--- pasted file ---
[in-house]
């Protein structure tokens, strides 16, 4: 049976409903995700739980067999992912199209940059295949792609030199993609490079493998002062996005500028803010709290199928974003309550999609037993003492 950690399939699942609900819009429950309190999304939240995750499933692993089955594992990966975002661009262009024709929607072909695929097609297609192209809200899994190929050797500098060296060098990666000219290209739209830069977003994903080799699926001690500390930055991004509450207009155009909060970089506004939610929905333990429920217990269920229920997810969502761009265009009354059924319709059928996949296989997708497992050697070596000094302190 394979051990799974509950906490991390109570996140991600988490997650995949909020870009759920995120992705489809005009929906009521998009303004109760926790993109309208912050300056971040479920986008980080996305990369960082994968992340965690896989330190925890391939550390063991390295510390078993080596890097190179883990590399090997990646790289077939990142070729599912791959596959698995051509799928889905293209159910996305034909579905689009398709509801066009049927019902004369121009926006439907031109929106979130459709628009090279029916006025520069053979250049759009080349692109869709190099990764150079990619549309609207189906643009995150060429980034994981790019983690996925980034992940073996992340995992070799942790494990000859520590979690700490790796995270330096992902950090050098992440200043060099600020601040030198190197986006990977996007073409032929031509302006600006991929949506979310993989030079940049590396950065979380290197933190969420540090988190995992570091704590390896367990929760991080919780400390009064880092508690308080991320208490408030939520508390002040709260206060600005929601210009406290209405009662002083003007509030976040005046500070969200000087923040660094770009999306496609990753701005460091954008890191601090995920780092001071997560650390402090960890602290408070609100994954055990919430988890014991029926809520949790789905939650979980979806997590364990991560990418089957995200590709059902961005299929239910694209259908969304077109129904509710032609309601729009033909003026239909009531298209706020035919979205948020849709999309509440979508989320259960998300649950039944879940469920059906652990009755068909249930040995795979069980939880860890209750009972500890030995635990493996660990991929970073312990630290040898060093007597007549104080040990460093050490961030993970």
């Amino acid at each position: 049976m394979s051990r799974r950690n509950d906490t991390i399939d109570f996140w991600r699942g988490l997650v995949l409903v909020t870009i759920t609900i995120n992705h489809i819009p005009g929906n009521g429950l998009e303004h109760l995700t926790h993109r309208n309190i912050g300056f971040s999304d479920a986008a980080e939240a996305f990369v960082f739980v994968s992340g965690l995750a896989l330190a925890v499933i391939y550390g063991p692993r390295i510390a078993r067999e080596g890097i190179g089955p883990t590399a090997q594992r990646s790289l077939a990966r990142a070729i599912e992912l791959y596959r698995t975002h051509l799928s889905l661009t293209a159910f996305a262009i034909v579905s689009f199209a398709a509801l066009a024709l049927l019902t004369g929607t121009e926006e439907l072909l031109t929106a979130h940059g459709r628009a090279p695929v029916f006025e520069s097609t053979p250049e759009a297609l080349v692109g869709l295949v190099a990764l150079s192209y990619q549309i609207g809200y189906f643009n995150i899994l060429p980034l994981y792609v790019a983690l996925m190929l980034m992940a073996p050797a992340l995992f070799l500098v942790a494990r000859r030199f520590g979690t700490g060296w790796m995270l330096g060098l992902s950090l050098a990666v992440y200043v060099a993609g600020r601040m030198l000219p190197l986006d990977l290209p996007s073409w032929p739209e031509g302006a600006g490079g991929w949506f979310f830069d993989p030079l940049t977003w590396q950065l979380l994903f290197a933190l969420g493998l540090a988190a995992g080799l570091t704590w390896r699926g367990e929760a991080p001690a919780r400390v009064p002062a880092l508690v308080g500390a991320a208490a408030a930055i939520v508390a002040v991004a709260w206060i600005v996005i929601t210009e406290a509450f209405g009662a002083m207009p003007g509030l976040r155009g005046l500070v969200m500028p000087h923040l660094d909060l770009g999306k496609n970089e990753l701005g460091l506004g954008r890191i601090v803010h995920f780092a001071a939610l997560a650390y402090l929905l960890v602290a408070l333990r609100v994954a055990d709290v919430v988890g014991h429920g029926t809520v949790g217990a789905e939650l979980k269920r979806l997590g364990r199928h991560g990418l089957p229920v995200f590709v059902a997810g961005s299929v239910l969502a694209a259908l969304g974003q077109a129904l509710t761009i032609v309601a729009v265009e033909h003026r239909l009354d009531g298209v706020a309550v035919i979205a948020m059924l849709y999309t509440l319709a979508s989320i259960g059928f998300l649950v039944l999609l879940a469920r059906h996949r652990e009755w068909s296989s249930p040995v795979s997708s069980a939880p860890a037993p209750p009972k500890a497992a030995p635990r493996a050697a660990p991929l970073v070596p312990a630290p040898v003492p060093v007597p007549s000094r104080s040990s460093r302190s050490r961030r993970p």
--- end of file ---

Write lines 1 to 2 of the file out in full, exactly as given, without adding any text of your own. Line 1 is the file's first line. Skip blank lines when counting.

[in-house]
């Protein structure tokens, strides 16, 4: 049976409903995700739980067999992912199209940059295949792609030199993609490079493998002062996005500028803010709290199928974003309550999609037993003492 950690399939699942609900819009429950309190999304939240995750499933692993089955594992990966975002661009262009024709929607072909695929097609297609192209809200899994190929050797500098060296060098990666000219290209739209830069977003994903080799699926001690500390930055991004509450207009155009909060970089506004939610929905333990429920217990269920229920997810969502761009265009009354059924319709059928996949296989997708497992050697070596000094302190 394979051990799974509950906490991390109570996140991600988490997650995949909020870009759920995120992705489809005009929906009521998009303004109760926790993109309208912050300056971040479920986008980080996305990369960082994968992340965690896989330190925890391939550390063991390295510390078993080596890097190179883990590399090997990646790289077939990142070729599912791959596959698995051509799928889905293209159910996305034909579905689009398709509801066009049927019902004369121009926006439907031109929106979130459709628009090279029916006025520069053979250049759009080349692109869709190099990764150079990619549309609207189906643009995150060429980034994981790019983690996925980034992940073996992340995992070799942790494990000859520590979690700490790796995270330096992902950090050098992440200043060099600020601040030198190197986006990977996007073409032929031509302006600006991929949506979310993989030079940049590396950065979380290197933190969420540090988190995992570091704590390896367990929760991080919780400390009064880092508690308080991320208490408030939520508390002040709260206060600005929601210009406290209405009662002083003007509030976040005046500070969200000087923040660094770009999306496609990753701005460091954008890191601090995920780092001071997560650390402090960890602290408070609100994954055990919430988890014991029926809520949790789905939650979980979806997590364990991560990418089957995200590709059902961005299929239910694209259908969304077109129904509710032609309601729009033909003026239909009531298209706020035919979205948020849709999309509440979508989320259960998300649950039944879940469920059906652990009755068909249930040995795979069980939880860890209750009972500890030995635990493996660990991929970073312990630290040898060093007597007549104080040990460093050490961030993970």